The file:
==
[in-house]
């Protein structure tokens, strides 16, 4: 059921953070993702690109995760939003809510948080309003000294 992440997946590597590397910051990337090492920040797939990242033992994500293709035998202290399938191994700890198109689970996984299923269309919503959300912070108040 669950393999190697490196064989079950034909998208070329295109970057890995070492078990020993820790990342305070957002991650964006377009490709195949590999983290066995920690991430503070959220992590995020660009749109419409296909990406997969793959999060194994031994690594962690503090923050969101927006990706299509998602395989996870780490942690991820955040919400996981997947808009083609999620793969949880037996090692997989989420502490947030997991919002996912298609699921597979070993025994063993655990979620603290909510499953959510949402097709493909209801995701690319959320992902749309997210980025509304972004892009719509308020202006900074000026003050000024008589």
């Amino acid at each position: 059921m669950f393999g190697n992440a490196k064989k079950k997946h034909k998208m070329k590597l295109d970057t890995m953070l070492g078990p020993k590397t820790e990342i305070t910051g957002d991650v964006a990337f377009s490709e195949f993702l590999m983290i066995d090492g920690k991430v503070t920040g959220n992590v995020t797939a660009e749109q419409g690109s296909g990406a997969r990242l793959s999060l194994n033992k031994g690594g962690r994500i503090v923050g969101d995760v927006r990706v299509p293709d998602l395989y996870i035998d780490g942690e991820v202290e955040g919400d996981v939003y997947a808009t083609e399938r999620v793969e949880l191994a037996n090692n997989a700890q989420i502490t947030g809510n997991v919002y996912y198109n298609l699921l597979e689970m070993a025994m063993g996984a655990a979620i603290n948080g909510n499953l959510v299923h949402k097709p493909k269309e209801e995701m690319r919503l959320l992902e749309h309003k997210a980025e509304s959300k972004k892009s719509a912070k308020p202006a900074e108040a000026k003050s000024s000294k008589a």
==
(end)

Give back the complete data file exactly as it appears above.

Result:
[in-house]
């Protein structure tokens, strides 16, 4: 059921953070993702690109995760939003809510948080309003000294 992440997946590597590397910051990337090492920040797939990242033992994500293709035998202290399938191994700890198109689970996984299923269309919503959300912070108040 669950393999190697490196064989079950034909998208070329295109970057890995070492078990020993820790990342305070957002991650964006377009490709195949590999983290066995920690991430503070959220992590995020660009749109419409296909990406997969793959999060194994031994690594962690503090923050969101927006990706299509998602395989996870780490942690991820955040919400996981997947808009083609999620793969949880037996090692997989989420502490947030997991919002996912298609699921597979070993025994063993655990979620603290909510499953959510949402097709493909209801995701690319959320992902749309997210980025509304972004892009719509308020202006900074000026003050000024008589």
């Amino acid at each position: 059921m669950f393999g190697n992440a490196k064989k079950k997946h034909k998208m070329k590597l295109d970057t890995m953070l070492g078990p020993k590397t820790e990342i305070t910051g957002d991650v964006a990337f377009s490709e195949f993702l590999m983290i066995d090492g920690k991430v503070t920040g959220n992590v995020t797939a660009e749109q419409g690109s296909g990406a997969r990242l793959s999060l194994n033992k031994g690594g962690r994500i503090v923050g969101d995760v927006r990706v299509p293709d998602l395989y996870i035998d780490g942690e991820v202290e955040g919400d996981v939003y997947a808009t083609e399938r999620v793969e949880l191994a037996n090692n997989a700890q989420i502490t947030g809510n997991v919002y996912y198109n298609l699921l597979e689970m070993a025994m063993g996984a655990a979620i603290n948080g909510n499953l959510v299923h949402k097709p493909k269309e209801e995701m690319r919503l959320l992902e749309h309003k997210a980025e509304s959300k972004k892009s719509a912070k308020p202006a900074e108040a000026k003050s000024s000294k008589a």